album, The Slim Shady LP, which was released in February 1999 to both massive acclaim
and derision, eventually going triple-platinum. 

Eminem's follow-up, 2000's Marshall Mathers LP, was an even bigger phenomenon,
selling almost 2 million copies in its first week of release alone, thus becoming the
fastest-selling hip-hop album of all time. However, the album stirred up even more of
an uproar than its predecessor, making Mathers the target of much public hatred.
Among other conflicts and controversies, the album created a feud with pop princess
Christina Aguilera (the single "The Real Slim Shady" alleged that she had performed
oral sex on both Limp Bizkit's Fred Durst and MTV's Carson Daly); led his mother to
file a defamation lawsuit against him (a judge later dismissed the case); and
generated accusations of homophobia and sexism mostly centering around the songs
"Kill You" and "Kim" (the latter a rant about the mother of his child, whom he had
recently married but would soon divorce, and later reconcile with yet again). But
Eminem thrived on the controversy, becoming an even bigger superstar and racking up a
surprising number of Grammy nominations in 2001, much to the chagrin of his many
outspoken detractors. And he kept people guessing about how much of the Slim Shady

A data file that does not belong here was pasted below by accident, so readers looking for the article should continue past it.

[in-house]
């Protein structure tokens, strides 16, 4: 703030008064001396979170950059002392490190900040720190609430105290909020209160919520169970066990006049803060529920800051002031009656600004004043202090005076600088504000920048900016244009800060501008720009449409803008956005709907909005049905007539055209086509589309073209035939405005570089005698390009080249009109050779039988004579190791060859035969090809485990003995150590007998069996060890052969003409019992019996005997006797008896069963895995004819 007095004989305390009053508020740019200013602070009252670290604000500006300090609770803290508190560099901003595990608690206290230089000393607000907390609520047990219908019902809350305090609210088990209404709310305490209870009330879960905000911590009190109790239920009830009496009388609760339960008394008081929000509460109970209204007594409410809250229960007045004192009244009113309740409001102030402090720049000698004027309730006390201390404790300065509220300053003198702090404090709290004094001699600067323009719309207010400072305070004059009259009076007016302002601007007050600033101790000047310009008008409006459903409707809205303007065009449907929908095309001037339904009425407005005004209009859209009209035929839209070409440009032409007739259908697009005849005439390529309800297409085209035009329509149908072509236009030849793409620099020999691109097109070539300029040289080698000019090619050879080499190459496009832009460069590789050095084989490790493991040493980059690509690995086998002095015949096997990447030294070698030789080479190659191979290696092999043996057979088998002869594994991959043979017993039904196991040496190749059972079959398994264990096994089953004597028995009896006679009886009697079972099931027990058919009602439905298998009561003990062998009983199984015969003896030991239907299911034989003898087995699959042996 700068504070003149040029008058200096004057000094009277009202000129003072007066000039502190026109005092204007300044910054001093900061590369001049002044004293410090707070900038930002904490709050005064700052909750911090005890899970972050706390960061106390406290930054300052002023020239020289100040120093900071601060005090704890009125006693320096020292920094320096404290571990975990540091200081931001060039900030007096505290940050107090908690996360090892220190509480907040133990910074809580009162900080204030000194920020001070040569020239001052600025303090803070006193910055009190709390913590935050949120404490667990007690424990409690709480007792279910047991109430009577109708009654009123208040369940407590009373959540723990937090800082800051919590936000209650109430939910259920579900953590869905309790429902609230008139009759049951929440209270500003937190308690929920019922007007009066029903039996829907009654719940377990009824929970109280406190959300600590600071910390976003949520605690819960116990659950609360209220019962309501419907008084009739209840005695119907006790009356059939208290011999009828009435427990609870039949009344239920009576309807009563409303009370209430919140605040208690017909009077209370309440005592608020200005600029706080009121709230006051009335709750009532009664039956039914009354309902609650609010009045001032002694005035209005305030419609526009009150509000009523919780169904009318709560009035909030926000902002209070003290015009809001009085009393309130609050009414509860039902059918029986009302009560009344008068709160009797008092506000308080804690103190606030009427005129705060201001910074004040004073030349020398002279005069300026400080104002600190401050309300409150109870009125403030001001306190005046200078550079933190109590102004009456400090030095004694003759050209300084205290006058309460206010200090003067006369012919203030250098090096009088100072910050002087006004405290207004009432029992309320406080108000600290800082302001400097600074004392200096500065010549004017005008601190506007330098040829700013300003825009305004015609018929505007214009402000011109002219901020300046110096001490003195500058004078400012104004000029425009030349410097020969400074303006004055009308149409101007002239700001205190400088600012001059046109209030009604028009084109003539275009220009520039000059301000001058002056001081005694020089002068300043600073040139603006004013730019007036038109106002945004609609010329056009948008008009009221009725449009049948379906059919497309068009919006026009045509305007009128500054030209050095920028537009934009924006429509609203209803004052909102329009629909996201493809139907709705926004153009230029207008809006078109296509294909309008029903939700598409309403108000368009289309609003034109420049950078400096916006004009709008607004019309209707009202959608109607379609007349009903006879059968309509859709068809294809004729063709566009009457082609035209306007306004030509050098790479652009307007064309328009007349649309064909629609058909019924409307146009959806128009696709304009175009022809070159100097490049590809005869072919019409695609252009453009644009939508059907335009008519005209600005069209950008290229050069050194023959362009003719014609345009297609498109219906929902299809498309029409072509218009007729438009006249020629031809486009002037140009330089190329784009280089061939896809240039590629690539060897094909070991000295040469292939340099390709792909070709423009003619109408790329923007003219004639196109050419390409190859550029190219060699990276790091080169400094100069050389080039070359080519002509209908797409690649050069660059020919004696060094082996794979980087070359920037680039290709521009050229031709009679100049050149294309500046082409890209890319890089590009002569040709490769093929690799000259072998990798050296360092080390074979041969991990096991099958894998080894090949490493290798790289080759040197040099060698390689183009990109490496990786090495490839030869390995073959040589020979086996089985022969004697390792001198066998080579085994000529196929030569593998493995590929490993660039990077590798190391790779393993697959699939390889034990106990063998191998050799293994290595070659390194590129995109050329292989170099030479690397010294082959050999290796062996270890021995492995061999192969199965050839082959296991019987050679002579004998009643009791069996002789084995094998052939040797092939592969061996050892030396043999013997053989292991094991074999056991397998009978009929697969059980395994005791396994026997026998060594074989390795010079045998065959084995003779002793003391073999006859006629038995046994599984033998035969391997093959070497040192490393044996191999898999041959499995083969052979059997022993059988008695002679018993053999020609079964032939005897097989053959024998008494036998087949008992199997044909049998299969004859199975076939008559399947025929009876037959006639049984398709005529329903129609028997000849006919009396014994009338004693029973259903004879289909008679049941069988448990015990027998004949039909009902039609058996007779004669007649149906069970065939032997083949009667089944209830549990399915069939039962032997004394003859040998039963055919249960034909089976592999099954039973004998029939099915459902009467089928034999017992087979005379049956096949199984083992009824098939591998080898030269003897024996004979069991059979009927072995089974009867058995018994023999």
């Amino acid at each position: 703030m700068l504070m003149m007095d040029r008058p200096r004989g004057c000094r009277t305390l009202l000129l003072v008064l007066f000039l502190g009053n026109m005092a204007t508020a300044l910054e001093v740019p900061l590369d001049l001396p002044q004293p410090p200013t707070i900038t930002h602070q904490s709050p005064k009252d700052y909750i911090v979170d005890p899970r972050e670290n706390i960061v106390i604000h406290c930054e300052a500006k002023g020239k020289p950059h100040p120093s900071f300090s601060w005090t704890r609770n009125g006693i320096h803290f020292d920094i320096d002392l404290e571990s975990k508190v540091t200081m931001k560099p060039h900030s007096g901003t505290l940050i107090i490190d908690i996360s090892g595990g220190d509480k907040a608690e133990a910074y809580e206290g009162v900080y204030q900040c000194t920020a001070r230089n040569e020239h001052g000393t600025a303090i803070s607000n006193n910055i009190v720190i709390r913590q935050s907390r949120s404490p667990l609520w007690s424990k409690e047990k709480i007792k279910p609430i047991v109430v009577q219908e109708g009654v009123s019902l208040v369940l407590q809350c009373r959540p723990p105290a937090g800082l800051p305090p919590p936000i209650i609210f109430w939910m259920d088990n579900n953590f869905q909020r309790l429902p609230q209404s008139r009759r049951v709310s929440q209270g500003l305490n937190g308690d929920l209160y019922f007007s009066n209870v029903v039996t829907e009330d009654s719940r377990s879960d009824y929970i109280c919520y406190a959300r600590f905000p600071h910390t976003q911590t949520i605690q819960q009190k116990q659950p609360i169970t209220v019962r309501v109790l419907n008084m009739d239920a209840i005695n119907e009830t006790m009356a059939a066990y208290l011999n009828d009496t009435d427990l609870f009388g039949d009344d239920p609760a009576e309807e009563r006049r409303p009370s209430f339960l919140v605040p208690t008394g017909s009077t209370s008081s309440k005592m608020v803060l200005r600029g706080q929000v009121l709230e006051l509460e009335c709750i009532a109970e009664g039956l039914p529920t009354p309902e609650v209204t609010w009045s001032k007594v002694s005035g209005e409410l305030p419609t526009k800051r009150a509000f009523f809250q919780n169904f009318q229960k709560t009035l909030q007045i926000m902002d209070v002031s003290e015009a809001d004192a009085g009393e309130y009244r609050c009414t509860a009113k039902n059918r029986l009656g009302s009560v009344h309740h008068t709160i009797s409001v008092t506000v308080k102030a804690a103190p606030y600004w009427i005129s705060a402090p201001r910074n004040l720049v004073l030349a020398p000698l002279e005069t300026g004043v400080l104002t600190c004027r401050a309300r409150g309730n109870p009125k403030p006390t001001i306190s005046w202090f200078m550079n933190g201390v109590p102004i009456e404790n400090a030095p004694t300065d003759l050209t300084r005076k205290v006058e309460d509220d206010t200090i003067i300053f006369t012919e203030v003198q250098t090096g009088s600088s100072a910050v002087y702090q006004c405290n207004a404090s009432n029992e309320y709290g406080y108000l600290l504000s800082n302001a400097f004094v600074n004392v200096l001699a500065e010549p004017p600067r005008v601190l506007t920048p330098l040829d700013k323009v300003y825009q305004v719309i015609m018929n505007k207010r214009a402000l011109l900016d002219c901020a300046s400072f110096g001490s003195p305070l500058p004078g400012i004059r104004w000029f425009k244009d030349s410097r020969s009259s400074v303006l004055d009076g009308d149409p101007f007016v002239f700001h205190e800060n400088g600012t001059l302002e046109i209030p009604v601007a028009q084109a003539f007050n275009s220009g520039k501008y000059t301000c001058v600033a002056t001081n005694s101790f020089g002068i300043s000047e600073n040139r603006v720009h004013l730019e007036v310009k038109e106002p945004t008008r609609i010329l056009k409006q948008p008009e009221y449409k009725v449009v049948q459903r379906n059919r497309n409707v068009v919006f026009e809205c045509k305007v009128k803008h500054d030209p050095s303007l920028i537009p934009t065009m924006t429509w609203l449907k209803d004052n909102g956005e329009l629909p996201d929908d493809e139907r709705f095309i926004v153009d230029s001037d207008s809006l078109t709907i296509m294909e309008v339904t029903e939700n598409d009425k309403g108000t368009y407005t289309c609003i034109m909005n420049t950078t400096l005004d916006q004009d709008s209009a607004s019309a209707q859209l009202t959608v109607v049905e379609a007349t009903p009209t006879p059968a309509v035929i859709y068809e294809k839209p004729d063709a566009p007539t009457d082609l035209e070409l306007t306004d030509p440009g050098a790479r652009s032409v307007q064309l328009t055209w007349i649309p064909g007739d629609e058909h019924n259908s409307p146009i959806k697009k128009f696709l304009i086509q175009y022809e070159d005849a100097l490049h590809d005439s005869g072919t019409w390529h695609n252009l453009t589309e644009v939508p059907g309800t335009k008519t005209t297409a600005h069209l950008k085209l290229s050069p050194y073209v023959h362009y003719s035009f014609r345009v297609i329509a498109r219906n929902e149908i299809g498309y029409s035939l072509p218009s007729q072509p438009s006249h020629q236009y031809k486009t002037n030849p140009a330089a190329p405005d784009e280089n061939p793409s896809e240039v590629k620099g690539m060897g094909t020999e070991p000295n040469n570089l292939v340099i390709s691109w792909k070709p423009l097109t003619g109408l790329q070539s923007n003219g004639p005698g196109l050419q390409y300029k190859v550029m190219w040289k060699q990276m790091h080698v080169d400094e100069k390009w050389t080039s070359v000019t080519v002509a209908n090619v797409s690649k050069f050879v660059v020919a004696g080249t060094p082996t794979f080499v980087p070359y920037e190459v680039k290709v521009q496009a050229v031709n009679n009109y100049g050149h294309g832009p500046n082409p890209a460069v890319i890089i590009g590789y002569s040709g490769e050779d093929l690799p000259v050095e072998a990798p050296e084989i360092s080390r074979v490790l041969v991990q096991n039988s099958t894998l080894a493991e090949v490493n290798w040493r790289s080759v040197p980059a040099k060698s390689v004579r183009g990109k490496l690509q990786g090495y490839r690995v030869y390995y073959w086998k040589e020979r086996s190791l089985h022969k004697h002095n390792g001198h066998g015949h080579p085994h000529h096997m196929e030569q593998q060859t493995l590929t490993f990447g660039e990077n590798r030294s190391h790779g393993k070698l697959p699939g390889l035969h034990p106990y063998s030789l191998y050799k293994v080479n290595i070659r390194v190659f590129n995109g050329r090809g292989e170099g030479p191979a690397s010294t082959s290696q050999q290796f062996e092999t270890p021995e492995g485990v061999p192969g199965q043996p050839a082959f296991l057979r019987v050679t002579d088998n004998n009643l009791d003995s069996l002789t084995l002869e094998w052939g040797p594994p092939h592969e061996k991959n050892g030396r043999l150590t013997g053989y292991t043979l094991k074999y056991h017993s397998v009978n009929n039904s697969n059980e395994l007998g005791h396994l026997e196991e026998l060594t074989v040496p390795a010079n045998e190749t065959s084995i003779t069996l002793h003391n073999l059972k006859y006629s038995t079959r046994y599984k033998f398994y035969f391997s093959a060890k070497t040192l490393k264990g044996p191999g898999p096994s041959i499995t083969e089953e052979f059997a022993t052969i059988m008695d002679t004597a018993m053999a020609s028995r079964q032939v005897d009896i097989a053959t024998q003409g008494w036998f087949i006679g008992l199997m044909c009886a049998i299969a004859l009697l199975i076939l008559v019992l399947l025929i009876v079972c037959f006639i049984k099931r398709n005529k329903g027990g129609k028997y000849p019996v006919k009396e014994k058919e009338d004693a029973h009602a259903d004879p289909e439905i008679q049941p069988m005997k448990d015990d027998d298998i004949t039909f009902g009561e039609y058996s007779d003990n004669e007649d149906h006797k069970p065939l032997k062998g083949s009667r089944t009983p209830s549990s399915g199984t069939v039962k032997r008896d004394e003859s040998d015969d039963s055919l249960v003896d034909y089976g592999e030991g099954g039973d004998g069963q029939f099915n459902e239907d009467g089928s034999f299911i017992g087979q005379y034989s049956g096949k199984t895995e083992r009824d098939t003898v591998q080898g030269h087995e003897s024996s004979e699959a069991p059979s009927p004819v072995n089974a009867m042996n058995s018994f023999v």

"character" was really the real deal, when he performed a duet version of his single
"Stan" with the openly gay Elton John at the Grammys ceremony, even warmly hugging
Elton onstage. Mathers won three Grammys that night--Best Rap Solo Performance (for
"The Real Slim Shady"), Best Rap Performance By A Duo Or Group (for his work on the
Dr. Dre duet "Forgot About Dre"), and Best Rap Album (for The Marshall Mathers
LP)--adding to the two statuettes he'd won the previous year for "My Name Is" (Best
Rap Solo Performance) and The Slim Shady LP (Best Rap Album). 

There seemed no stopping Eminem--not even convictions on weapons and assault charges
(stemming from separate incidents involving his estranged wife with another man and
rival Detroit rap act Insane Clown Posse). Eminem was sentenced to community service
and kept on recording, releasing Devil's Night with old group D12 in 2001 and then
The Eminem Show, one of the most critically heralded albums of 2002 and his most
personal work yet. He also revealed more of his real-life persona in 8 Mile, a
Rocky-style feelgood flick lensed by L.A. Confidential/Wonder Boys director Curtis
Hanson that presented a sort of cleaned-up version of Eminem's rags-to-riches life
story. Eminem put on such an impressive performance in the film that there was
actually speculation that he would receive a Best Actor nomination at the Oscars in
2003. 

While Eminem may have seemed like a novelty act at first--with his shocking,
four-letter lyrics, cartoonish bad-boy image, and, of course, pale skin color (a real
anomaly in hip-hop)--he has since established himself as one of the most important
artists of his time and a true force to be reckoned with, continuing to cross both
color boundaries and genre boundaries with his edgy, rock-tinged raps. With his
turbulent personal life, powder-keg temper, and tendency to tangle with the law, it
is still uncertain how long his career will last before he burns out, but it's
already obvious that his music had made history and will long outlast any controversy
that dogs him. 

- Lyndsey Parker